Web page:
Dalhousie Law Journal


Incompetence, social costs, severing, plucking, law schools, law offices, legal education, educators, liberal-arts, foundation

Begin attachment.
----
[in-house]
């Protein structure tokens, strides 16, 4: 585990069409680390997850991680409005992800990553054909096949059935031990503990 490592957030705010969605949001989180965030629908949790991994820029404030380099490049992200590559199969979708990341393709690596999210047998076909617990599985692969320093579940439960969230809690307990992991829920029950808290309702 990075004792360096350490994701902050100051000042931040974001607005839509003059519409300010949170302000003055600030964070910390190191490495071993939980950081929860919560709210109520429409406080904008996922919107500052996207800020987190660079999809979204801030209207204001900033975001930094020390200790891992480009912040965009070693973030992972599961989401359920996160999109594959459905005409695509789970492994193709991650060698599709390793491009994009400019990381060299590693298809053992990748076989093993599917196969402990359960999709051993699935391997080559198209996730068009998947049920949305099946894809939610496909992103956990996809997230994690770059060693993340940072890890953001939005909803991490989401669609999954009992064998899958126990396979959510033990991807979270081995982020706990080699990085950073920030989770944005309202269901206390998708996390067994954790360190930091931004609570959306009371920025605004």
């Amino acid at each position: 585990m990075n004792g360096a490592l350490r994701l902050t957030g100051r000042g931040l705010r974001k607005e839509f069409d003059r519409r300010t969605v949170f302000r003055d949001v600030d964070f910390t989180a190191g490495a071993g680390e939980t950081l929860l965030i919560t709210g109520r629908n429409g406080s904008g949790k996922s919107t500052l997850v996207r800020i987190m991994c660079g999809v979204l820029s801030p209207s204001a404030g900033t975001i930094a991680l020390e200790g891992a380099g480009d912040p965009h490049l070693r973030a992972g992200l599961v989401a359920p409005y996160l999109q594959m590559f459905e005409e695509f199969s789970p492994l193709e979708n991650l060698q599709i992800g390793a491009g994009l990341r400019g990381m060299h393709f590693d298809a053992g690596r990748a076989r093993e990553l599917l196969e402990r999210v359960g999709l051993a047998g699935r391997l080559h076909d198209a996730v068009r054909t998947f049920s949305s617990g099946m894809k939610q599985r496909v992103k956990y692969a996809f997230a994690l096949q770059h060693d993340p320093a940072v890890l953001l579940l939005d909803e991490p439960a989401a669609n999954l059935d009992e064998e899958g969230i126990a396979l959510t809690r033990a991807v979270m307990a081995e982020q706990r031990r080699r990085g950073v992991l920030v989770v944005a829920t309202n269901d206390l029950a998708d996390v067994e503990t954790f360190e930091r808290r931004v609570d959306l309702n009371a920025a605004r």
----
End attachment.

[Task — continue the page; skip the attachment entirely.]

After I had cut off my hands and grown new ones, something my former hands had longed for came and asked to be rocked. After my plucked out eyes had withered and new ones grown, something my former eyes had wept for came asking to be pitied. 2 The above quotation has been applied to lawyers and in particular the process of legal education. It is a distressing thought for anyone who cares about the law and considers it a worthy profession. Must people sever hands that can rock and pluck out eyes that can pity in order to become a lawyer? Surely not, but there is more severing and plucking that takes place in our law schools and law offices than lawyers would care to admit. Although most students enter law schools with a liberal-arts education, legal educators do not properly build upon this foundation. Indeed, we often feel it necessary to uproot the foundation and replace it with one designed to promote legal reasoning. After-dinner homilies about the well-rounded Renaissance lawyer aside, lawyers and law students are not encouraged to read broadly in the arts and the humanities. In fact, law students and young lawyers are inundated with legal reading which consumes not only their time, but also their desire and energy to read anything else.